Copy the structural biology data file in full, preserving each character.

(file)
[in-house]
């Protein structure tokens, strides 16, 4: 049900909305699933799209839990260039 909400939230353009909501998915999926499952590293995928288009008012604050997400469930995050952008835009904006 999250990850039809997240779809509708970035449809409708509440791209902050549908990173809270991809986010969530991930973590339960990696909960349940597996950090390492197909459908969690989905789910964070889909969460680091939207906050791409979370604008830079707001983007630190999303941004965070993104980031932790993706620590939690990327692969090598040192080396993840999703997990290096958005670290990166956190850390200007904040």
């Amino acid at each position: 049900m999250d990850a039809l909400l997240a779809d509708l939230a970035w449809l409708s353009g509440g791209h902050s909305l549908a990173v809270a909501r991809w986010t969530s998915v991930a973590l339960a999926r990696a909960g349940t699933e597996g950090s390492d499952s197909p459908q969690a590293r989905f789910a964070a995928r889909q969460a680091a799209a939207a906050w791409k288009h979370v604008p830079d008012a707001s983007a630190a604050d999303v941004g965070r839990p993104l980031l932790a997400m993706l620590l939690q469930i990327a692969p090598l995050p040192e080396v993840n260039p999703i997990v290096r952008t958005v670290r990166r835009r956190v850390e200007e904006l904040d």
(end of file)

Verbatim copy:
[in-house]
């Protein structure tokens, strides 16, 4: 049900909305699933799209839990260039 909400939230353009909501998915999926499952590293995928288009008012604050997400469930995050952008835009904006 999250990850039809997240779809509708970035449809409708509440791209902050549908990173809270991809986010969530991930973590339960990696909960349940597996950090390492197909459908969690989905789910964070889909969460680091939207906050791409979370604008830079707001983007630190999303941004965070993104980031932790993706620590939690990327692969090598040192080396993840999703997990290096958005670290990166956190850390200007904040």
């Amino acid at each position: 049900m999250d990850a039809l909400l997240a779809d509708l939230a970035w449809l409708s353009g509440g791209h902050s909305l549908a990173v809270a909501r991809w986010t969530s998915v991930a973590l339960a999926r990696a909960g349940t699933e597996g950090s390492d499952s197909p459908q969690a590293r989905f789910a964070a995928r889909q969460a680091a799209a939207a906050w791409k288009h979370v604008p830079d008012a707001s983007a630190a604050d999303v941004g965070r839990p993104l980031l932790a997400m993706l620590l939690q469930i990327a692969p090598l995050p040192e080396v993840n260039p999703i997990v290096r952008t958005v670290r990166r835009r956190v850390e200007e904006l904040d």